The life, work, and legacy of the revolutionary anatomist William Harvey, the Caian physician who revealed the secrets of blood circulation, is explored in a new exhibition at the museum of the Royal College of Physicians.
One of the highlights of the Royal College’s 500th anniversary celebrations, the exhibition - “Ceaseless motion: William Harvey’s experiments in circulation” - explores the physician’s ground-breaking achievements.
Harvey, born in 1578 and living through an extraordinary age of scientific revolution, studied at Caius before moving to the University of Padua to complete his medical studies. Developing an insatiable curiosity about the inner workings of all living creatures, he conducted countless experiments within his own London home, observing the beating hearts of dogs, eels, crows, and even wasps. He was also able, as an anatomist, to dissect the bodies of hanged men, in the RCP’s anatomy theatre.
In 1628, after ten years of painstaking solitary research, Harvey published his discovery in a book known as De motu cordis. His idea, that blood is pumped around the body by the heart in a state of ceaseless motion, proved highly controversial to some, challenging 1500 years of established scientific and medical belief.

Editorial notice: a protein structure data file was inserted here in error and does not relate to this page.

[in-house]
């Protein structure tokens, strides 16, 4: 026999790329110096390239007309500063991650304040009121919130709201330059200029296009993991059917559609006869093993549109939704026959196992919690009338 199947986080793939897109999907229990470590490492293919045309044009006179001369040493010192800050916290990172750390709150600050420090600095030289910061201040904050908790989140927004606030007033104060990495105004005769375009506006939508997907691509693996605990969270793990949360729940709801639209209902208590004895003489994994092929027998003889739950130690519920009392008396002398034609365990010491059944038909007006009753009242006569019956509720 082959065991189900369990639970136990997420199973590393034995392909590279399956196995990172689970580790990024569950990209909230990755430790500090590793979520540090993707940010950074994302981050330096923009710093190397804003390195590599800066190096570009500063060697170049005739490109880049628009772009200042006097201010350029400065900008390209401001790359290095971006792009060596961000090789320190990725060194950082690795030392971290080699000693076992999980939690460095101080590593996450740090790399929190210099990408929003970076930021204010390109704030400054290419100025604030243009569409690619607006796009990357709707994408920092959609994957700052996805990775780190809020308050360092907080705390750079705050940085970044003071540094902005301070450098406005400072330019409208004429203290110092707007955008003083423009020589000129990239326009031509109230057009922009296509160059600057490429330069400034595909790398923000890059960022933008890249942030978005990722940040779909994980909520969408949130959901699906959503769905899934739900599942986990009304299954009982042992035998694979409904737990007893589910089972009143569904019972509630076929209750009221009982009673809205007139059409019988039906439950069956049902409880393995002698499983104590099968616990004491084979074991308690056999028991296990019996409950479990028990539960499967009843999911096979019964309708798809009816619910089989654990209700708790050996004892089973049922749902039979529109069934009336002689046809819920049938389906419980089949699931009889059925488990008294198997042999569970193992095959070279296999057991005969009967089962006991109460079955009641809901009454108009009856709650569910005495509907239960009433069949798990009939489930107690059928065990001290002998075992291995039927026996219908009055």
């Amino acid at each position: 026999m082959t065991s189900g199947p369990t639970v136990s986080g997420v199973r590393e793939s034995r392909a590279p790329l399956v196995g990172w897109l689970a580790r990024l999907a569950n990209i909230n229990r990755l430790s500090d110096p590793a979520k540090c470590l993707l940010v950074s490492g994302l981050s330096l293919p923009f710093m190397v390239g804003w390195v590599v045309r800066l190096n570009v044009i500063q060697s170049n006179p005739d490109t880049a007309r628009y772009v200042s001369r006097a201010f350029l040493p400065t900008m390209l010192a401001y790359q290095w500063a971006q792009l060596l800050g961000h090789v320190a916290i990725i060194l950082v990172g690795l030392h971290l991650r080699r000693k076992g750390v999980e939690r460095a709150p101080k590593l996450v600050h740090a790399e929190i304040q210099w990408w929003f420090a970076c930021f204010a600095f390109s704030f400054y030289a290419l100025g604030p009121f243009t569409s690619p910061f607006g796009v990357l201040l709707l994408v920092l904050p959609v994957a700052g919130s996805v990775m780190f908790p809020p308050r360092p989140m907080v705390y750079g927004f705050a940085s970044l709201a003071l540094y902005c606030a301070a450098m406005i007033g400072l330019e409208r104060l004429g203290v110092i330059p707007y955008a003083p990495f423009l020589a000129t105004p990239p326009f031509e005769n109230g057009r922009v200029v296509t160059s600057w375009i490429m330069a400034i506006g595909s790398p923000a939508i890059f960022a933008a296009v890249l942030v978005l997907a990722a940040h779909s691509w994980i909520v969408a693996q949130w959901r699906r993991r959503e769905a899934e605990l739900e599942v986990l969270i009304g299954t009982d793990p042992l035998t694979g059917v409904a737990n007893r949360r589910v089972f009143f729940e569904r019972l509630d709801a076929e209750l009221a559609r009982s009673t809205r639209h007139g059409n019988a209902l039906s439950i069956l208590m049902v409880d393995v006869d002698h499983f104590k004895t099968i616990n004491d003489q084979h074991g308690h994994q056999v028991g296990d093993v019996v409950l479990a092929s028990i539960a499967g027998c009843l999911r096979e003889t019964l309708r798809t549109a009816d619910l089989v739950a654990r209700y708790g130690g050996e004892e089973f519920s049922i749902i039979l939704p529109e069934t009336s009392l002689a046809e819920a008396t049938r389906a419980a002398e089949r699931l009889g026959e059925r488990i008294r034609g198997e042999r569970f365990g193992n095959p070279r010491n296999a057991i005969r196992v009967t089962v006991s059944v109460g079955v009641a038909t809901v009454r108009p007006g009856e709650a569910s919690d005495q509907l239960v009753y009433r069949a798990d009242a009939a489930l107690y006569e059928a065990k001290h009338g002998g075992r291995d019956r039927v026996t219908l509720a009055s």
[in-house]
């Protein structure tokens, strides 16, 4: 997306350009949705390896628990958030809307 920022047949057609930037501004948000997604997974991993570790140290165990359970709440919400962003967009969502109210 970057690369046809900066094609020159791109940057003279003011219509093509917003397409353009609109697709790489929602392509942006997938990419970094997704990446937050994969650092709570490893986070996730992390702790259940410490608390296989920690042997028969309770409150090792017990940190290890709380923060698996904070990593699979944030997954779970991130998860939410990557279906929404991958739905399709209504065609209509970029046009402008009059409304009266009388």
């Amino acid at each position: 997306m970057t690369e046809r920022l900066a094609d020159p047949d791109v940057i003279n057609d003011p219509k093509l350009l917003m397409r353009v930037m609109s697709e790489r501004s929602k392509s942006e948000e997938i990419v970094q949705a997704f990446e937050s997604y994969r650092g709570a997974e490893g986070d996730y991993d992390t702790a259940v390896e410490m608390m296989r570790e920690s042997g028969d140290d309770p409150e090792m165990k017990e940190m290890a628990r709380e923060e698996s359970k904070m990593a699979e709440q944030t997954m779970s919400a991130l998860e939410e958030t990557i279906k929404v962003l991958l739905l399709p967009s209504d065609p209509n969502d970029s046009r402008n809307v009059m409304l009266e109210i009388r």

The then-conventional view, enshrined for over 1,500 years since the time of the Greek physician Galen, held that there were two separate venous systems: “nutritive blood”, made in the liver and carried slowly around the body in veins, and “vital blood”, concocted in the heart with air drawn in from lungs by the heartbeat and then distributed through arteries.
Demonstrating his own theory that the heart pumped the blood through the body in a unified circulatory system of arteries and veins, Harvey shocked his audience in an anatomical theatre as he cut open the thorax of a live dog to expose the fountain of blood emitted by the beating heart.
A recent biography of Harvey by the historian Thomas Wright, the Wellcome Trust Book Prize-winning In Circulation: William Harvey’s Revolutionary Idea, argues that the physician had more impact on the history of science than any other Englishman apart from Newton and Darwin.
Harvey encouraged his fellow physicians ‘to search and study out the secrets of nature by way of experiment’. His legacy of curiosity, research and discovery has had a lasting impact on the practice and science of medicine. This exhibition places William Harvey at the heart of the RCP as it celebrates its 500th anniversary.
* The free exhibition runs until 26 July at the Royal College of Physicians, 11 St Andrews Place, London NW1 4LE. Find out more here.